‘I’m fully who I am’: Elliot Page opens up about ‘life-saving’ transition


elliot page time magazine
Photo: TIME Magazine

Elliot Page has opened up about his gender identity journey in his first interview since coming out as trangender last December.

The Juno and Inception actor spoke to TIME magazine after coming out as transgender last December.

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Page spoke of his struggle with his gender identity stretched back to childhood, as early as age nine.

“I wanted to be a boy,” he said.

“I would ask my mom if I could be someday.”

However his success as a child actor meant “he had to look a certain way” and prevented him from coming to terms with himself, Page explained.

At age 10, Page had to grow his hair long for a female role.

“I just never recognized myself,” he told TIME.

“For a long time I could not even look at a photo of myself.”

Page suffered from anxiety, depression and panic attacks as a result.

He struggled with “how to explain to people that even though [I was] an actor, just putting on a T-shirt cut for a woman would make me so unwell.”

Elliot Page says transition ‘not only life-changing but lifesaving’

Elliot Page came out publicly as gay in 2014, years before transitioning.

“The difference in how I felt before coming out as gay to after was massive,” he said.

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“But did the discomfort in my body ever go away? No, no, no, no.”

The actor is currently starring in Netflix sci-fi series The Umbrella Academy.

In December Elliot shared the news he was transgender. At that time, he said he was at home recovering from top surgery which he says has “completely transformed” his life. He described the decision as “not only life-changing but lifesaving”.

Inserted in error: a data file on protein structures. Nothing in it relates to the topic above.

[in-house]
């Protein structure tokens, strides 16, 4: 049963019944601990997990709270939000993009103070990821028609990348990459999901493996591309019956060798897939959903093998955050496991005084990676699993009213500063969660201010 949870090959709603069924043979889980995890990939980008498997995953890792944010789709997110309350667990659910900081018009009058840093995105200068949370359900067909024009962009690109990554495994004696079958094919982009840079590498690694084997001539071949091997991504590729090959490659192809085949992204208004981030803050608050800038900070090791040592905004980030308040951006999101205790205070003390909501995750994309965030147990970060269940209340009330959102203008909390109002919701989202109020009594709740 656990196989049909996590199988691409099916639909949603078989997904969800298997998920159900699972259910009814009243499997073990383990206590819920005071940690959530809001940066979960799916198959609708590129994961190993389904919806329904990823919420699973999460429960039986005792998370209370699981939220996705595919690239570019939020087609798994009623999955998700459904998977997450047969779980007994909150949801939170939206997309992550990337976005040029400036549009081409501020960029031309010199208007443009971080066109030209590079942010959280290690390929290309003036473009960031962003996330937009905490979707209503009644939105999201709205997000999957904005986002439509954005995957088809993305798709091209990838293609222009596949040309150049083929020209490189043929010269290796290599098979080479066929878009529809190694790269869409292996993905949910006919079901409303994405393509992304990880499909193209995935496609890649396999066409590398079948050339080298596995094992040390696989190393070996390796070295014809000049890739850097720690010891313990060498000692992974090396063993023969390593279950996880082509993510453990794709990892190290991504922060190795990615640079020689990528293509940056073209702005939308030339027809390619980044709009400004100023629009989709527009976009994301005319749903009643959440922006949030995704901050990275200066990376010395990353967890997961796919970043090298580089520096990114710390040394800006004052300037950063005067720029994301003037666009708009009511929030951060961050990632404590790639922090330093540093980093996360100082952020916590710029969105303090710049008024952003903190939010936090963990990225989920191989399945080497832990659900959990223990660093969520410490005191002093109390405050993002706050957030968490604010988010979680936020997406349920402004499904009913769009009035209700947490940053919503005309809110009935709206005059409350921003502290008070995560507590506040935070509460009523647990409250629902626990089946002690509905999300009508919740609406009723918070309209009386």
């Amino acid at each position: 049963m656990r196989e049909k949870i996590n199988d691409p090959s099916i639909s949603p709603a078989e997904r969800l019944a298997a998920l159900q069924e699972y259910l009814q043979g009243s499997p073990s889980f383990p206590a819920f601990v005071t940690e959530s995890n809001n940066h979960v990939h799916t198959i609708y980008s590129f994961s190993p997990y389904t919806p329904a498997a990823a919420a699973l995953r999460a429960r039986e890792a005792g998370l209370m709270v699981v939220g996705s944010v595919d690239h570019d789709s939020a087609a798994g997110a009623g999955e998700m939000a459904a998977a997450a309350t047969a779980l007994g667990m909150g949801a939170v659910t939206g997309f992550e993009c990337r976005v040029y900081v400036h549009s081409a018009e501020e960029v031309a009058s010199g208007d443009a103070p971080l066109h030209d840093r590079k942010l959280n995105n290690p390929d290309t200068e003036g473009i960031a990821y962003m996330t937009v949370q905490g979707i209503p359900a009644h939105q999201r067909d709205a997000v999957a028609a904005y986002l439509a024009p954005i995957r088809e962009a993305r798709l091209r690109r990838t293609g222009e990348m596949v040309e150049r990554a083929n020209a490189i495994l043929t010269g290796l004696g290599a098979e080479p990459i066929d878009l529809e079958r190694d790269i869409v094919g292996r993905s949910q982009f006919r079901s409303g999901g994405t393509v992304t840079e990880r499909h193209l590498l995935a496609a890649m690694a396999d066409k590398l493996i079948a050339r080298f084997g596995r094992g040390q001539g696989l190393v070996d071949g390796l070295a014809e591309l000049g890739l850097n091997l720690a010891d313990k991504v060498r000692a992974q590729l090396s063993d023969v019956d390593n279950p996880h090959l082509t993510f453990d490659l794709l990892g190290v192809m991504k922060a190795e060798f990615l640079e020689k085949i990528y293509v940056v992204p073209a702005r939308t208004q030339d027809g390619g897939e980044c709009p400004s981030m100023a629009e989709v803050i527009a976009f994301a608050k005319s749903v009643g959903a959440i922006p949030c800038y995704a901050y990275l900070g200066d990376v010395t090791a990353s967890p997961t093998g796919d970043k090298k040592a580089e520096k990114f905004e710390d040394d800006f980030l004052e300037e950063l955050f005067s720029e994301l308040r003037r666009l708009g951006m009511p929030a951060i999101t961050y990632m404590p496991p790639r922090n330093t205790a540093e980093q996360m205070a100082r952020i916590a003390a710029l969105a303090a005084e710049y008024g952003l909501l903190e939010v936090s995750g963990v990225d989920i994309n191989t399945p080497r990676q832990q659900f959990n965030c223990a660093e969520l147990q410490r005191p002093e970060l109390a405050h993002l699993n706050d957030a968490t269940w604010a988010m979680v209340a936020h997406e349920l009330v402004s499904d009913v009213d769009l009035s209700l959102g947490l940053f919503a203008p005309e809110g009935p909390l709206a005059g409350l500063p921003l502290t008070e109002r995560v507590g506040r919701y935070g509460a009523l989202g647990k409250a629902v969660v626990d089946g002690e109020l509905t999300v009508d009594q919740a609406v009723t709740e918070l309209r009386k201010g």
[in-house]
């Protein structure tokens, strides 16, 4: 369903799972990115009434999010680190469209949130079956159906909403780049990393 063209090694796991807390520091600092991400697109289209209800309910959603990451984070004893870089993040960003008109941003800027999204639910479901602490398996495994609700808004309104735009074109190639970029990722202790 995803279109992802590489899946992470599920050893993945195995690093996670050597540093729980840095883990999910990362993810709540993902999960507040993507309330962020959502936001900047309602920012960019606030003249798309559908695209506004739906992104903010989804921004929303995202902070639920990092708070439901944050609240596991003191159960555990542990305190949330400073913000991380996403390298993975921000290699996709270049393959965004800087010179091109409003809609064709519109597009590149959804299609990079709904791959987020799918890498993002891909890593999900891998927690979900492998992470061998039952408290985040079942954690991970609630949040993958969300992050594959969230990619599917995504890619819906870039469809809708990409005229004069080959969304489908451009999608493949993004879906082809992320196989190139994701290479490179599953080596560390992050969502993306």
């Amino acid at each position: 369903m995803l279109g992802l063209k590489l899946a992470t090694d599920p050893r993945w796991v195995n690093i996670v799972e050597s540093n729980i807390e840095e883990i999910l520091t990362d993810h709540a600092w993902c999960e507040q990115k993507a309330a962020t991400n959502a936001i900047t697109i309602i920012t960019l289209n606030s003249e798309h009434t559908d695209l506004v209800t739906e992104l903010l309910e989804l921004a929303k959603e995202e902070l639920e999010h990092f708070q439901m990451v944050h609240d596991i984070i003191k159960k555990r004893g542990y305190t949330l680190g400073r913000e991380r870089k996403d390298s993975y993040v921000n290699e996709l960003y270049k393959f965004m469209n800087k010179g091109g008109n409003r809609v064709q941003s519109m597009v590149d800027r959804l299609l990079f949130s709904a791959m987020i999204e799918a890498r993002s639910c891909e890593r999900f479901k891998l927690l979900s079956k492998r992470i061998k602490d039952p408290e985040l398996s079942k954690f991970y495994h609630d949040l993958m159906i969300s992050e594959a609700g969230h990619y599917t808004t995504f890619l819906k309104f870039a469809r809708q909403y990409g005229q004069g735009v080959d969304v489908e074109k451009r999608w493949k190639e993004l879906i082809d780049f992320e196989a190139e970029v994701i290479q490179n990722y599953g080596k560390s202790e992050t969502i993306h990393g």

After coming out last year, Page anticipated “a lot of support and love and a massive amount of hatred and transphobia. That’s essentially what happened.”

“[I felt] this feeling of true excitement and deep gratitude to have made it to this point in my life, mixed with a lot of fear and anxiety,” he said.

He said the COVID-19 pandemic last year gifted him with the time he needed to explore his identity.

“I had a lot of time on my own to really focus on things that I think, in so many ways, unconsciously, I was avoiding,” Page explained.

“I was finally able to embrace being transgender and letting myself fully become who I am.”

Growing up in Canada in the 1990s, Page said there were “no examples” of trans men to look up to. Page now wants to change that for future generations.

“Extremely influential people are spreading these myths and damaging rhetoric [about trans people],” Page told TIME.

“Every day you’re seeing our existence debated. Transgender people are so very real.”

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